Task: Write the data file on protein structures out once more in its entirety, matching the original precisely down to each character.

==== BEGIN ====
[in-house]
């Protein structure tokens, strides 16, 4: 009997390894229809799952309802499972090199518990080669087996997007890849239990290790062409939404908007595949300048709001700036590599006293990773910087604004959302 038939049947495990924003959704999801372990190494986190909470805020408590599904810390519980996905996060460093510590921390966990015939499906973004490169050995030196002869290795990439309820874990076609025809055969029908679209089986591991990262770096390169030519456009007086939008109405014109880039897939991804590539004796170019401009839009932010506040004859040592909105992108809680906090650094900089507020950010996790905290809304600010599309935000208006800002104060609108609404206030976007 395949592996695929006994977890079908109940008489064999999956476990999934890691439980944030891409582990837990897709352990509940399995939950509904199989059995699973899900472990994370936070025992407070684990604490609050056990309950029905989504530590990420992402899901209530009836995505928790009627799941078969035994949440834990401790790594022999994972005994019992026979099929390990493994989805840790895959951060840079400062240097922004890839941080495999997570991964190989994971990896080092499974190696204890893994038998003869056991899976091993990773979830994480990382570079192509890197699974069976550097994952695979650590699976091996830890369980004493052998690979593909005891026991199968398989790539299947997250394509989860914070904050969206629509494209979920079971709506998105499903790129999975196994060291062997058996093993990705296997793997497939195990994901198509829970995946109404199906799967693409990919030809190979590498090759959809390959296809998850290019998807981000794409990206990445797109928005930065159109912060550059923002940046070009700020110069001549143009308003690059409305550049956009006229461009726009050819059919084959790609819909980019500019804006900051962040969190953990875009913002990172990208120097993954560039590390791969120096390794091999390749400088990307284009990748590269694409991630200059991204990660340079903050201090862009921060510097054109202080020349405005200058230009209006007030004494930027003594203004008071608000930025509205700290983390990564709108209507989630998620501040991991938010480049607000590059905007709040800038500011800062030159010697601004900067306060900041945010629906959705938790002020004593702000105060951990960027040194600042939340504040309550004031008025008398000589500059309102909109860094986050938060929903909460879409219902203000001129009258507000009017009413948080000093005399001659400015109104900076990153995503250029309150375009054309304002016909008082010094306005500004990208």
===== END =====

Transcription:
[in-house]
């Protein structure tokens, strides 16, 4: 009997390894229809799952309802499972090199518990080669087996997007890849239990290790062409939404908007595949300048709001700036590599006293990773910087604004959302 038939049947495990924003959704999801372990190494986190909470805020408590599904810390519980996905996060460093510590921390966990015939499906973004490169050995030196002869290795990439309820874990076609025809055969029908679209089986591991990262770096390169030519456009007086939008109405014109880039897939991804590539004796170019401009839009932010506040004859040592909105992108809680906090650094900089507020950010996790905290809304600010599309935000208006800002104060609108609404206030976007 395949592996695929006994977890079908109940008489064999999956476990999934890691439980944030891409582990837990897709352990509940399995939950509904199989059995699973899900472990994370936070025992407070684990604490609050056990309950029905989504530590990420992402899901209530009836995505928790009627799941078969035994949440834990401790790594022999994972005994019992026979099929390990493994989805840790895959951060840079400062240097922004890839941080495999997570991964190989994971990896080092499974190696204890893994038998003869056991899976091993990773979830994480990382570079192509890197699974069976550097994952695979650590699976091996830890369980004493052998690979593909005891026991199968398989790539299947997250394509989860914070904050969206629509494209979920079971709506998105499903790129999975196994060291062997058996093993990705296997793997497939195990994901198509829970995946109404199906799967693409990919030809190979590498090759959809390959296809998850290019998807981000794409990206990445797109928005930065159109912060550059923002940046070009700020110069001549143009308003690059409305550049956009006229461009726009050819059919084959790609819909980019500019804006900051962040969190953990875009913002990172990208120097993954560039590390791969120096390794091999390749400088990307284009990748590269694409991630200059991204990660340079903050201090862009921060510097054109202080020349405005200058230009209006007030004494930027003594203004008071608000930025509205700290983390990564709108209507989630998620501040991991938010480049607000590059905007709040800038500011800062030159010697601004900067306060900041945010629906959705938790002020004593702000105060951990960027040194600042939340504040309550004031008025008398000589500059309102909109860094986050938060929903909460879409219902203000001129009258507000009017009413948080000093005399001659400015109104900076990153995503250029309150375009054309304002016909008082010094306005500004990208």